Take a quick stroll through the Sprint Cup Series garage and you’ll see lines of haulers and the full garage stalls of NASCAR’s biggest teams. As you cross through the gates of what should be the exit of the garage area, you see several groups of men huddled around less-colorful racecars, turning wrenches either out in the open or under the kind of tents you see vendors using in the open sponsor-staging area outside the track. These teams are situated outside the Top 35 in owner points, so they find themselves without the confines of normal garage stalls. While mostly start and park efforts, a couple of the outcast efforts at Atlanta Motor Speedway were looking to attempt to make gains in the Pep Boys 500.
Teams that have been running partial 2009 schedules, like the No. 13 Germain Racing team, the No. 21 Wood Brothers Ford and the No. 78 Furniture Row Racing team, all assumed “garage” spots in the outer circle. TRG Motorsports’ No. 71 Chevy had both Taxslayer.com and Bobby Labonte on-hand for the weekend, so they intended on running the full race… if they could qualify – Labonte’s post-deadline entry disqualified him from using the past champion’s provisional.)While those teams had many obstacles standing between themselves and competitiveness, the No. 08 Carter Simo Racing Toyota team had an even steeper uphill climb that weekend.
Situated next to the Wood Brothers team and just across the way from the Front Row Motorsports No. 37 Dodge, the No. 08 bunch had some momentum to build upon in Atlanta. According to team tire specialist Ken Chupp, a full-time youth minister during the week in east Georgia, the team has had better cars that the results have shown.
“At Brisol we out qualified Hendrick, Roush, RPM, Penske cars to have gear problems that ended our night early,” Chupp said, referring to Terry Labonte’s 22nd-place qualifying effort just a couple of weeks before in Thunder Valley. But problems like a bad rear end gear or a loose alternator wire can derail the upstart runs of Cinderella-like teams.
John Carter has owned a NASCAR team of some sort for a few years, employing such drivers in spot roles such as Bill Elliott, Mike Skinner, Chad Blount, Todd Bodine, Tony Raines and Kevin Lepage. Lepage scored Carter’s only career top 10, a surprising ninth in the 2005 Daytona 500. Carter’s team made 20 starts in 2005, the most he has ever attempted as an owner. As the competition in the Cup Series and, thus, the expenses, began to mount more than ever before, Carter’s team scaled back its schedule and eventually changed numbers from the No. 37 to the No. 08. Based out of Toccoa, a small town in northeast Georgia, the team changed names to E&M Motorsports and attempted only a few races each year in 2007 and 2008, making only one in each season. With little funding and few resources, the future seemed grim for the team.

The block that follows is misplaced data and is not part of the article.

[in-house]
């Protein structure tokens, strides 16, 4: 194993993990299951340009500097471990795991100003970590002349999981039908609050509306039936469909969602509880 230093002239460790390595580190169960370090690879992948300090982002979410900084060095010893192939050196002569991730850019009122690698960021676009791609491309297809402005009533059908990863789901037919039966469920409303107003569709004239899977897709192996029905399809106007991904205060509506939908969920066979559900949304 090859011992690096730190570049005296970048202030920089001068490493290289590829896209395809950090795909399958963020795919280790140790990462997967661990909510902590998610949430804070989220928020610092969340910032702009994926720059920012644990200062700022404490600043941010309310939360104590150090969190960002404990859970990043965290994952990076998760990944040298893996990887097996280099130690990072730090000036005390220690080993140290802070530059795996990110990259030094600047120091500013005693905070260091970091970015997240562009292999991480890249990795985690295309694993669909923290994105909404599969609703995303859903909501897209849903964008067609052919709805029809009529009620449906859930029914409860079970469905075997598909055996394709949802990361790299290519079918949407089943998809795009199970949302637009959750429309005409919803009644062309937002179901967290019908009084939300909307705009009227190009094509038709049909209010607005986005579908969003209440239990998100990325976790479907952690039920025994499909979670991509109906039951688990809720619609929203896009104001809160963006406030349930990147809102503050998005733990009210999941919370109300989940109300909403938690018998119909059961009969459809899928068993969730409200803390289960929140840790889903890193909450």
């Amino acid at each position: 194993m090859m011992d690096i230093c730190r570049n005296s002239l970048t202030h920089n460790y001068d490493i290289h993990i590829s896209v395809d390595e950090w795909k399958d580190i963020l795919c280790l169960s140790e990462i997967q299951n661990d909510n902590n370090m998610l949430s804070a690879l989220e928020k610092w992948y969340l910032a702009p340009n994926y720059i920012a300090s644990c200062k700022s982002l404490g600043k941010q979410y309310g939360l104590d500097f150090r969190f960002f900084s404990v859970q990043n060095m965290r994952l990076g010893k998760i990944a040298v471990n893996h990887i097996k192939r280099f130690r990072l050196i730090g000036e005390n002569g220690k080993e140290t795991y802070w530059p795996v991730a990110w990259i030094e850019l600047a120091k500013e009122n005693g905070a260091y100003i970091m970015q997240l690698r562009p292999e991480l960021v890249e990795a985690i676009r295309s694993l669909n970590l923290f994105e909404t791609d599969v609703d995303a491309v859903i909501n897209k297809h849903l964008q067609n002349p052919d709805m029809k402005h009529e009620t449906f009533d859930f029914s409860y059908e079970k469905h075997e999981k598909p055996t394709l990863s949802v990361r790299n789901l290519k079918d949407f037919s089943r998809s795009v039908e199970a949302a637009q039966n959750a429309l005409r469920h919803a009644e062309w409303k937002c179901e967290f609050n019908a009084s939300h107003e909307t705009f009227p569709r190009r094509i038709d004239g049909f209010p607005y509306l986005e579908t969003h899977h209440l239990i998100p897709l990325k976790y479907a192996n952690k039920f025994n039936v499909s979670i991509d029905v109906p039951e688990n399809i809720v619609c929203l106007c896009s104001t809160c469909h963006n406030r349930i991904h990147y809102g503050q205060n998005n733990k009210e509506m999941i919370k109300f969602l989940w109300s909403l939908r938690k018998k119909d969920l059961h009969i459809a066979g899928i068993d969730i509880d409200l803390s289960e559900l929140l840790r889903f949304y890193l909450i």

If 2007 was the crest in the wave of funded teams (if you remember, multiple full-time, fully funded teams missed races each week two years ago), then 2009 has been the trough. The downturn in the economy and drying up of sponsorship dollars prompted contraction amongst the sports mid and lower-level teams, meaning many parts and resources were up for grabs. Triad Racing Technologies, the company that bought Bill Davis Racing, decided not to field the No. 22 Sprint Cup car and sold much of its Toyota equipment to the new, fledgling teams of PRISM Motorsports, NEMCO Motorsports, Tommy Baldwin Racing and Mayfield Motorsports. Jeremy Mayfield’s continuing drug suspension and legal battles led to the bankruptcy of his team and availability of his equipment. Enter John Carter.
Carter Simo Racing is the incarnation of Carter’s past operations. At Daytona in February, the team fielded the No. 08 for Boris Said and the No. 60 for James Hylton. Brian Simo was the owner of Said’s part-time No Fear Racing team the past few seasons. Neither team made the race. Said ran for the team for both the Sonoma and Watkins Glen road races and Terry Labonte has qualified for each race he has run this year. Even with a high-caliber driver like Labonte guiding the racecar, Chupp says the odds are stacked heavily against this team.
“The big name big money teams have a full-time fabrication shop and fabrication development shop. Most all of the teams have personnel that weld the actual frame of the car together, cut, form, shape and weld sheetmetal onto the chassis, assemble the bolt on components (A-frames, truck arms, steering components, spring buckets, track bar assemblies, rear end housings, hubs, etc.).”
But Chupp says this is just the beginning of the advantages these teams hold.